Talos Energy has announced the finalization of the third-party contingent resource evaluation of the company’s globally recognized Zama discovery commissioned from Netherland Sewell. Talos is the operator of Zama, located offshore Mexico, and holds a 35% working interest in Block 7 in a consortium with its partners Sierra Oil & Gas, a Wintershall DEA company, and Premier Oil.
Key highlights of the Netherland Sewell contingent resource evaluation include:
- NSAI’s “Best Estimate” of the 2C gross recoverable resource estimate is approximately 670 million BOE, which is near the high end of the company’s previously guided range;
- NSAI estimates 60% of the total resources of Zama are located on Block 7 in the 2C case. As previously disclosed, the Zama reservoir extends into the adjacent block to the east, owned by Pemex and, therefore, is subject to unitization between the consortium and Pemex;
- NSAI’s “High Estimate” of the 3C gross recoverable resource estimate is approximately 1,010 million BOE, exceeding the high end of the company’s guidance range; and
- High-quality oil accounts for approximately 94% of total resource estimates in both 2C and 3C cases. API gravities average approximately 28 degrees.
Talos engaged Netherland Sewell to complete an independent study following the successful 2019 appraisal of the Zama asset. NSAI used a full geological data set collected from four successful reservoir penetrations, including a down-dip test to confirm an oil-water contact. In addition, the data set included over 1,400 ft of whole core samples, an extended flow test, 185 pressure samples, 60 physical oil samples and 28 well logs. The resource evaluation prepared by NSAI will be the technical basis for “Proved and Probable” reserves to be booked upon the final investment decision (FID).
“It was important to have Netherland Sewell conclude their independent contingent resource report by year-end 2019, and we are happy to see that the results of their evaluation exceed our previously guided resource range,” Timothy Duncan, Talos President and Chief Executive Officer, said. “With this step completed, we will continue to advance the project engineering and design work while also finalizing unitization procedures. As we complete these activities in the coming months, we look forward to another year of progress for Zama in 2020.”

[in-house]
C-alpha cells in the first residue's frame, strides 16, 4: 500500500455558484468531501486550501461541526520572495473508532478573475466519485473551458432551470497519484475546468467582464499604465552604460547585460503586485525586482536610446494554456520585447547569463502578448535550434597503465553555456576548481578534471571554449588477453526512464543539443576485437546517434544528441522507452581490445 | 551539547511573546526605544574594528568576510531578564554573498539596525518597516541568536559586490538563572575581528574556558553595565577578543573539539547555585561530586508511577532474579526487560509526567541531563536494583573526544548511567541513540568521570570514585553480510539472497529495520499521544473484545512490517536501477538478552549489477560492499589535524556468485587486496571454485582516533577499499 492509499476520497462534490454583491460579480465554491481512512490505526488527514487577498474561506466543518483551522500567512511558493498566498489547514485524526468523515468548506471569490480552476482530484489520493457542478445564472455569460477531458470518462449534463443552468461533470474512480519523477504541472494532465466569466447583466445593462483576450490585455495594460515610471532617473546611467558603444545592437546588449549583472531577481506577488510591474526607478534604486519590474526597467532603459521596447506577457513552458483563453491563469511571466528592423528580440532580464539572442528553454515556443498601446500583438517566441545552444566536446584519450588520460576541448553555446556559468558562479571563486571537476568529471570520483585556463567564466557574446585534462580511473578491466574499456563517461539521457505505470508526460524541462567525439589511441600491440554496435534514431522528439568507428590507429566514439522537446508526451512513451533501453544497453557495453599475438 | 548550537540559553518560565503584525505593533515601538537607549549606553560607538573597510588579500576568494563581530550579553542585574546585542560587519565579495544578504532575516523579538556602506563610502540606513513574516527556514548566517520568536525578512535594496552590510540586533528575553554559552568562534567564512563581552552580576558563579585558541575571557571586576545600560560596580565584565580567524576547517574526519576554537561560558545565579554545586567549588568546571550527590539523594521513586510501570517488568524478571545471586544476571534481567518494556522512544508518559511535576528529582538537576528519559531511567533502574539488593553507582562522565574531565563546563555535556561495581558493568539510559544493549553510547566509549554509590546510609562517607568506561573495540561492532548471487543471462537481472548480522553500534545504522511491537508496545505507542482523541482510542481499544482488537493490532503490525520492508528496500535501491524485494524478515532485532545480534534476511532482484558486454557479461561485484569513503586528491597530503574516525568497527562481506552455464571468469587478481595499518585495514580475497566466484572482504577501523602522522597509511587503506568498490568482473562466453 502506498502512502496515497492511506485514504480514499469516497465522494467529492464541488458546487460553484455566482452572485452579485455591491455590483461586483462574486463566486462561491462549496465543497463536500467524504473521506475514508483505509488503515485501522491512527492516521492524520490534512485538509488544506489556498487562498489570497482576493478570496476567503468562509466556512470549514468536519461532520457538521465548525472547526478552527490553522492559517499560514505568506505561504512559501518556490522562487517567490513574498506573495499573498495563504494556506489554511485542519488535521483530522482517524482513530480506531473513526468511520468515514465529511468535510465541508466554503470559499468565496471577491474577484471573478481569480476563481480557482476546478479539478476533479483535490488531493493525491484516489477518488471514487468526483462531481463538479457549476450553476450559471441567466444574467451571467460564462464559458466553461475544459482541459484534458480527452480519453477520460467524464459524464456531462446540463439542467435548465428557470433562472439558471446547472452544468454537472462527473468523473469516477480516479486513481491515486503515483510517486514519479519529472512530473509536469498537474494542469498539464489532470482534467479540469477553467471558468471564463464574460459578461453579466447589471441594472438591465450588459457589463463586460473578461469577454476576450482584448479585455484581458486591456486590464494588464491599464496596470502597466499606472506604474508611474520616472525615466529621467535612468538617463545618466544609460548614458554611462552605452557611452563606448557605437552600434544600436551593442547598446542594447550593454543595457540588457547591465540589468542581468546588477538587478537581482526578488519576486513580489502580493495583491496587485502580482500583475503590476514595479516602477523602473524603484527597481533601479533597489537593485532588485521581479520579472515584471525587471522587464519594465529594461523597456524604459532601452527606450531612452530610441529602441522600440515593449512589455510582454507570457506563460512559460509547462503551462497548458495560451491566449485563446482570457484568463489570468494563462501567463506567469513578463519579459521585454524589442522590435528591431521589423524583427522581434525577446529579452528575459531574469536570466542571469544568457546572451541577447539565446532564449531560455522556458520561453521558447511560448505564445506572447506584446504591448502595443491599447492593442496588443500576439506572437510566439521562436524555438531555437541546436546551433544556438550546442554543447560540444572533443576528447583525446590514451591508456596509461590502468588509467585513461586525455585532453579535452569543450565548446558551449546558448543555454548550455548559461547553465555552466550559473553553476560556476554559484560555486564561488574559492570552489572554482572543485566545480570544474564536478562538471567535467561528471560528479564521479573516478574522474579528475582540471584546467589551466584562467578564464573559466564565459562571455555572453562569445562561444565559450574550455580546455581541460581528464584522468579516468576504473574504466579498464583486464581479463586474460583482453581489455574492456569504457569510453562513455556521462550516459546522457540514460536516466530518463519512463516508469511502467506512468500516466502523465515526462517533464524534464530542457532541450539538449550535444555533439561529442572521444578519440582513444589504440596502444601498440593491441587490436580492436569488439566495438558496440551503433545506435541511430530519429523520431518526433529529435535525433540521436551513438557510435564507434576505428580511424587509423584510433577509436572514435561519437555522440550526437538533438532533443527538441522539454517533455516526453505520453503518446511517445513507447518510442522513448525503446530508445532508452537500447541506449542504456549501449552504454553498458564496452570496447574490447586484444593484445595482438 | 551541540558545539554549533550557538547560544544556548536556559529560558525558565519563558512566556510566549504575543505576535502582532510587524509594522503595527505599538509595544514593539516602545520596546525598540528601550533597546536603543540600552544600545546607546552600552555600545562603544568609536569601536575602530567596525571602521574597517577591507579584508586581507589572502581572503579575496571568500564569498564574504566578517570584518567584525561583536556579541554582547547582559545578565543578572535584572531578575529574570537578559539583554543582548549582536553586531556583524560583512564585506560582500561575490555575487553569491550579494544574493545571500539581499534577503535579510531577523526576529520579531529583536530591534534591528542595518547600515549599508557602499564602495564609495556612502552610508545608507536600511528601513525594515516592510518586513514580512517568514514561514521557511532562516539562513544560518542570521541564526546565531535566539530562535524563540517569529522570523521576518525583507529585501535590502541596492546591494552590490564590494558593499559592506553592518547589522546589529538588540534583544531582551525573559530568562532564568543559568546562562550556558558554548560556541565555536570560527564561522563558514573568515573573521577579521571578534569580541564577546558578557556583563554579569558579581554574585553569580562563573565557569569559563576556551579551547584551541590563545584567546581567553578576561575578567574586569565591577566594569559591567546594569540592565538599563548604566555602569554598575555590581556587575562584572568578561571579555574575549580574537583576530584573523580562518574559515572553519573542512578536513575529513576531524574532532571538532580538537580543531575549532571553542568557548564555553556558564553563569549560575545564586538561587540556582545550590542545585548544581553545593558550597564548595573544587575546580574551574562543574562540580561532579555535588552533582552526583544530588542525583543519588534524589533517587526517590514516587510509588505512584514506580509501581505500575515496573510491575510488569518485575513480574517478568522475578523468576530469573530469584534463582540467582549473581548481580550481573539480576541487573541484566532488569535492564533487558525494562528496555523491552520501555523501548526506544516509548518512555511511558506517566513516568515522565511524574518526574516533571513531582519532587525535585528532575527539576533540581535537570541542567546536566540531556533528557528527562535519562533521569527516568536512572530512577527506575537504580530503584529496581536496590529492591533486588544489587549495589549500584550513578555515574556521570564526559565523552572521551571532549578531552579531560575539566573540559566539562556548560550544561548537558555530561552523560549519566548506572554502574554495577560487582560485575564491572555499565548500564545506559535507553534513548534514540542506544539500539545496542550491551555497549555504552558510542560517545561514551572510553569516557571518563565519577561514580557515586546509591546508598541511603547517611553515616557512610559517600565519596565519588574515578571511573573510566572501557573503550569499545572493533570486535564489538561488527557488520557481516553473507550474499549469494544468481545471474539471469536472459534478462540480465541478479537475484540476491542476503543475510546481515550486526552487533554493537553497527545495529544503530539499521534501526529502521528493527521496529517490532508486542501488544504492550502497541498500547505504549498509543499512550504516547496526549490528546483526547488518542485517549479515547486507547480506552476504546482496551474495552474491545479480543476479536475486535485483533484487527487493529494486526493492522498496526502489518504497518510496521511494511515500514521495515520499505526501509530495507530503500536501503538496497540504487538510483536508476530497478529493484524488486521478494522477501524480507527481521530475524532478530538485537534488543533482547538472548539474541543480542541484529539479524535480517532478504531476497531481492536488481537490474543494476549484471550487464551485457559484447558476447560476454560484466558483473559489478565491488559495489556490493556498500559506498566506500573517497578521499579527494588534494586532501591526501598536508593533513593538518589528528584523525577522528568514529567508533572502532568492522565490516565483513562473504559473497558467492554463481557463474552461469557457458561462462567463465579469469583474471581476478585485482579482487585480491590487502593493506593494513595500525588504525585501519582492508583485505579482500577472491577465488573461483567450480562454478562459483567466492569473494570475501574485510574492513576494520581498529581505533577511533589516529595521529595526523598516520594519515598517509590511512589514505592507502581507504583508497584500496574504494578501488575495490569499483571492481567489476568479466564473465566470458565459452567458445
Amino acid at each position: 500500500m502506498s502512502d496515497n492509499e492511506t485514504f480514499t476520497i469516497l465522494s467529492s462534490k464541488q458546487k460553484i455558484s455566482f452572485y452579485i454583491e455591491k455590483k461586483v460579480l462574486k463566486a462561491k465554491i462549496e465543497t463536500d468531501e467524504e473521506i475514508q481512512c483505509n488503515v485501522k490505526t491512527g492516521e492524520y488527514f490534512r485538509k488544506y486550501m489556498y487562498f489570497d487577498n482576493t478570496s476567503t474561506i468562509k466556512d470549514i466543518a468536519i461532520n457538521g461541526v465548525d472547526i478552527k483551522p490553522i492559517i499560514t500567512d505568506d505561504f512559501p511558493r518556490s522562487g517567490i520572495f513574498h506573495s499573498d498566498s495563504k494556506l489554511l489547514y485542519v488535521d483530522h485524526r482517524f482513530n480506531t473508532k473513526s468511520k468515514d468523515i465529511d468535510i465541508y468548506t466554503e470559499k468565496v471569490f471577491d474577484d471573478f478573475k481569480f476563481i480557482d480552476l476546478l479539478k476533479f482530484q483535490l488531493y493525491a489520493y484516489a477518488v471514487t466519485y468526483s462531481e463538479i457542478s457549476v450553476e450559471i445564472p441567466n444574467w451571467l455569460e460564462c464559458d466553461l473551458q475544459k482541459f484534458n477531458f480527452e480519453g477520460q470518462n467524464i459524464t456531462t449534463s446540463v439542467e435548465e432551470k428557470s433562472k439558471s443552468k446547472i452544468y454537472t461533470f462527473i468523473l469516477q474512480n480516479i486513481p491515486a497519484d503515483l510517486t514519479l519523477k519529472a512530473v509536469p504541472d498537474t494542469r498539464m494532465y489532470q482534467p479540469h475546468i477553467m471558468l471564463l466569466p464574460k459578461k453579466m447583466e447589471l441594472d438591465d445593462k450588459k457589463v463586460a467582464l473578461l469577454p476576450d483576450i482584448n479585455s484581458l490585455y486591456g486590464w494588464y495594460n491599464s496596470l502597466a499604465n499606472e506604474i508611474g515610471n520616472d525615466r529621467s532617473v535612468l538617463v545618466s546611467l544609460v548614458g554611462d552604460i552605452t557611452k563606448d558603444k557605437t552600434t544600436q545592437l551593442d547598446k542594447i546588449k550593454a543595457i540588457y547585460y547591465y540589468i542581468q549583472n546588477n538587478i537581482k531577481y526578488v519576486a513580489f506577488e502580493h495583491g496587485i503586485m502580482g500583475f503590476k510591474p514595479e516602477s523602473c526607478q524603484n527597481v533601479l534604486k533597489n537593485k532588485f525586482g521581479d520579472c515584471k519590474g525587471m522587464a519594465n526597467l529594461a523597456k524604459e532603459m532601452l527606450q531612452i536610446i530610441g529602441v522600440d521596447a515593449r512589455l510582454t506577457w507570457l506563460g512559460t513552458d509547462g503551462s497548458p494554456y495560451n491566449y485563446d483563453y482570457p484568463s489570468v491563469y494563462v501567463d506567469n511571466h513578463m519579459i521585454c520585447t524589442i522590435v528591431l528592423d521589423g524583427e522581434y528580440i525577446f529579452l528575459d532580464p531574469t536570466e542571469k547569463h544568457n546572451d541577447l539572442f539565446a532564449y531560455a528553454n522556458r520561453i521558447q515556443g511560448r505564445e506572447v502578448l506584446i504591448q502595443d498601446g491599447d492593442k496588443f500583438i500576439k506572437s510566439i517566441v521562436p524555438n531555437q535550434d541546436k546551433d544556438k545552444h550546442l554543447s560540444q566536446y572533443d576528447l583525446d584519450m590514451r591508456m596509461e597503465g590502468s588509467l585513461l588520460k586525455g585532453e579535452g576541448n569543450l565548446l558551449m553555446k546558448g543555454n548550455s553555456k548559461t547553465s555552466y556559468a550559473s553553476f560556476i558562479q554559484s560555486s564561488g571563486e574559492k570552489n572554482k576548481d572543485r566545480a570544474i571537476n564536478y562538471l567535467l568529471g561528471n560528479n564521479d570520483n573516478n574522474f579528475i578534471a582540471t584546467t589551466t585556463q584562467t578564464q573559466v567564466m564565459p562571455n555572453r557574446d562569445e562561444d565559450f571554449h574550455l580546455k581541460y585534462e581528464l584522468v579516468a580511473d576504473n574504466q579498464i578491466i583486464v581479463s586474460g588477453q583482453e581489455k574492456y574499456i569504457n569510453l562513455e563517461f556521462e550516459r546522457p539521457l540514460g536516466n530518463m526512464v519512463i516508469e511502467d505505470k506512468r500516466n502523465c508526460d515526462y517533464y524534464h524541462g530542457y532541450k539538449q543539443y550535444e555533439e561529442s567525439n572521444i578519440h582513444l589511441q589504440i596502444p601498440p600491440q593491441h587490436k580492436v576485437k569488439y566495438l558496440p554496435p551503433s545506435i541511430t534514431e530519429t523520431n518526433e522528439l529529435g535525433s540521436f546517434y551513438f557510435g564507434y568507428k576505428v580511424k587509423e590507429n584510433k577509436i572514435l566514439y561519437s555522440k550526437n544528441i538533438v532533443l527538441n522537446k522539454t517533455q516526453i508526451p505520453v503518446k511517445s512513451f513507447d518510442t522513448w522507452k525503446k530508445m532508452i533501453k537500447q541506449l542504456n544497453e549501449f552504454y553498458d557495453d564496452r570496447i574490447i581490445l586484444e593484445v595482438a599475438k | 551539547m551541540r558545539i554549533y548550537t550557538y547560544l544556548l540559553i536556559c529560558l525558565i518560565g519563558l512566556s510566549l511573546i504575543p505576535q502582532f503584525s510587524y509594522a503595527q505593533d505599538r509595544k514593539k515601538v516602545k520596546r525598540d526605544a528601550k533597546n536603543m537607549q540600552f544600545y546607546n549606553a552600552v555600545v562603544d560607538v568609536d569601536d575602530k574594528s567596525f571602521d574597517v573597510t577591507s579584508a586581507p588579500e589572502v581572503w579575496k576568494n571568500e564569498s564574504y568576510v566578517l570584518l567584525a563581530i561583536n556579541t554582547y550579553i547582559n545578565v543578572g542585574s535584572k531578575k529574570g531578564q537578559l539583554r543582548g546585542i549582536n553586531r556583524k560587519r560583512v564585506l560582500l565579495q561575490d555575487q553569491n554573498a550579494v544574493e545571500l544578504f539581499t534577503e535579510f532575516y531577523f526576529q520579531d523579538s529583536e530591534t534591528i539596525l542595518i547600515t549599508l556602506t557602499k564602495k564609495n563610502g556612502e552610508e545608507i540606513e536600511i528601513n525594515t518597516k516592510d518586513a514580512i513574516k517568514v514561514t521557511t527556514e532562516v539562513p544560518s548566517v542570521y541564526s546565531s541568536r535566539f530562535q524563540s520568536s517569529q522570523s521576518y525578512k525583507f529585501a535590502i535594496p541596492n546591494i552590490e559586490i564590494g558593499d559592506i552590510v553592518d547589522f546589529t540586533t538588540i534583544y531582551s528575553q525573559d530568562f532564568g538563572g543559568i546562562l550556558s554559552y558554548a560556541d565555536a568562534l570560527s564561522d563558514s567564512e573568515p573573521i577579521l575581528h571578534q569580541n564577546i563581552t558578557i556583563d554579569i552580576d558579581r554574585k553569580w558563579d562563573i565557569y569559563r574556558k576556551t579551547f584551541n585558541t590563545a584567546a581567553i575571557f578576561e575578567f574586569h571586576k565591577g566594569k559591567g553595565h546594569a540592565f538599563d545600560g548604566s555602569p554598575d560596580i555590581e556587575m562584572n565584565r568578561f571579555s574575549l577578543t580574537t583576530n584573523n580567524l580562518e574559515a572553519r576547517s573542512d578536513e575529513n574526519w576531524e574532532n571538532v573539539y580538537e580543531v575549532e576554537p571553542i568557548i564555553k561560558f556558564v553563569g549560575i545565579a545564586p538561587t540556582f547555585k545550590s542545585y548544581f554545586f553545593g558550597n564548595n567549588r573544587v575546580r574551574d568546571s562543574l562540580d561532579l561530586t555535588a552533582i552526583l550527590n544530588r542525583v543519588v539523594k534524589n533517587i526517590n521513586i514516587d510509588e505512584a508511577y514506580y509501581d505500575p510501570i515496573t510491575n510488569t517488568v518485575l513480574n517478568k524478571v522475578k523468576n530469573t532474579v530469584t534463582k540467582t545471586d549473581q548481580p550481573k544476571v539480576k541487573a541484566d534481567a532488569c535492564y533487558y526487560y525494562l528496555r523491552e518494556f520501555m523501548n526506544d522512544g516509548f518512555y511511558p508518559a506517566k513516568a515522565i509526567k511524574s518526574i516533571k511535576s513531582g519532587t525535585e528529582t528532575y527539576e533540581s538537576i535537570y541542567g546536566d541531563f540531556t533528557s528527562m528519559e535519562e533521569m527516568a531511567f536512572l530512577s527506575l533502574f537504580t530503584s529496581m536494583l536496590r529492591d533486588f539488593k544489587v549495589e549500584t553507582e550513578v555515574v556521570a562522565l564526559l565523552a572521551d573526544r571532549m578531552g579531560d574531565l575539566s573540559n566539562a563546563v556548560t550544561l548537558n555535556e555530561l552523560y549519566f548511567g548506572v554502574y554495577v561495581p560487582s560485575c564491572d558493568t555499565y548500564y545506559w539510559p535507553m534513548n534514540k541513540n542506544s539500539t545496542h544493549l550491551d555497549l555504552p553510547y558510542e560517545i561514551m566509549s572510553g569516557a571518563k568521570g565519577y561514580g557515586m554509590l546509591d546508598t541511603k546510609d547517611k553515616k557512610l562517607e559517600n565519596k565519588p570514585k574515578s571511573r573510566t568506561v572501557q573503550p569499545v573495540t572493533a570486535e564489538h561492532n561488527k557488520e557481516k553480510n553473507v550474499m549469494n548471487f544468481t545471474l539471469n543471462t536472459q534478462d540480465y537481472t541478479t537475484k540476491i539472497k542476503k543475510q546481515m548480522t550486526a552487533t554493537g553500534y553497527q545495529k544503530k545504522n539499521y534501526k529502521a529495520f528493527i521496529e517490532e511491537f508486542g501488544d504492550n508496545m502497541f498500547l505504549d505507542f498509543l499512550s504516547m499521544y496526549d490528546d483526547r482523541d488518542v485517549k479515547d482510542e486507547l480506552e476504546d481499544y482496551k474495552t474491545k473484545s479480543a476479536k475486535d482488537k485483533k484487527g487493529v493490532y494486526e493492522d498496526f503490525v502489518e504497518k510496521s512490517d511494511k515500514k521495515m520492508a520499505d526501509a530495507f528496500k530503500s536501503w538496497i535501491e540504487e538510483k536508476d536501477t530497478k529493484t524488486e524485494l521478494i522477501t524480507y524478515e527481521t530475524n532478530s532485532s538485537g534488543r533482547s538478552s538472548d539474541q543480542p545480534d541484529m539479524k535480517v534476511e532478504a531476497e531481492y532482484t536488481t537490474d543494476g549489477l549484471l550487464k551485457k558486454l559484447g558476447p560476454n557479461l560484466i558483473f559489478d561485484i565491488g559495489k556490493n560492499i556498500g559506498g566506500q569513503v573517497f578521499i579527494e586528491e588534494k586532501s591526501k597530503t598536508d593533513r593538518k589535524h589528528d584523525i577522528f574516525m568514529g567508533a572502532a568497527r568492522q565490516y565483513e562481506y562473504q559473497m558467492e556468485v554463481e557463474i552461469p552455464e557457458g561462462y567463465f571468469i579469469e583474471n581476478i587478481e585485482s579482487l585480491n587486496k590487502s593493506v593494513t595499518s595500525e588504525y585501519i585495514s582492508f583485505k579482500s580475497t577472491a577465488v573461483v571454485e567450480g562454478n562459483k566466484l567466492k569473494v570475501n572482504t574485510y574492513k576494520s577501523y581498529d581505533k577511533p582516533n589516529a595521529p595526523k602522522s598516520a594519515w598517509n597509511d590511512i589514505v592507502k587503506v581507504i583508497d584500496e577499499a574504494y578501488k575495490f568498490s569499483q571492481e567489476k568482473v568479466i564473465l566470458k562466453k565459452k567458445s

The Zama discovery lies beneath both the consortium’s Block 7 area and Pemex’s block and is thus subject to unitization. On 9 December 2019, the consortium presented a formal notice (Aviso) to Mexico’s Ministry of Energy (SENER) providing technical evidence of the shared Zama reservoir. This required filing marked a significant step to move the Zama project as soon as possible to FID, and, eventually, to first oil, which is expected within three years after FID. The filing of the Aviso will move the unitization process forward by allowing SENER to seek the technical opinion of the National Hydrocarbon Commission (CNH) on the data presented by the consortium. Once the CNH confirms the shared nature of the reservoir, SENER would then instruct the consortium and Pemex to present a Unitization Agreement, which is currently being negotiated.
The consortium has done substantial work planning the expected development of the shared reservoir, drawing on Talos’s extensive operating track record in more than 500 ft (approximately 150 m) of water. The preliminary steps of Front End Engineering and Design (FEED) – or pre-FEED – have been completed, and early FEED work has begun to develop the detailed engineering plans for Zama. The development will include two fixed production facilities capable of handling a combined 150,000 barrels of oil per day, plus associated gas. Zama is located in approximately 550 ft of water (approximately 168 m), which would make the Zama platforms, once in place, the deepest production platforms ever installed in the history of offshore Mexico. However, five of the 31 manned facilities currently operated by Talos in the US Gulf of Mexico are located in water depths greater than 550 ft (168 m).
“Talos and its partners in the consortium have made great progress in meeting the milestones required to keep our world class Zama discovery on pace for a 2020 FID if we can conclude unitization discussions soon,” Mr Duncan said. “Doing so will allow us to establish first oil in 2023. The Zama project alone could generate approximately $28 billion of fiscal revenue to Mexico’s government – in addition to Pemex’s share of Zama – and will drive a significant amount of local job creation and positive social impact across the supply chain of this project. We believe it is in everyone’s best interests to maintain the urgency in bringing this project forward, and ensuring it is done so in an efficient way that draws from international best practices is critical to achieve these objectives.”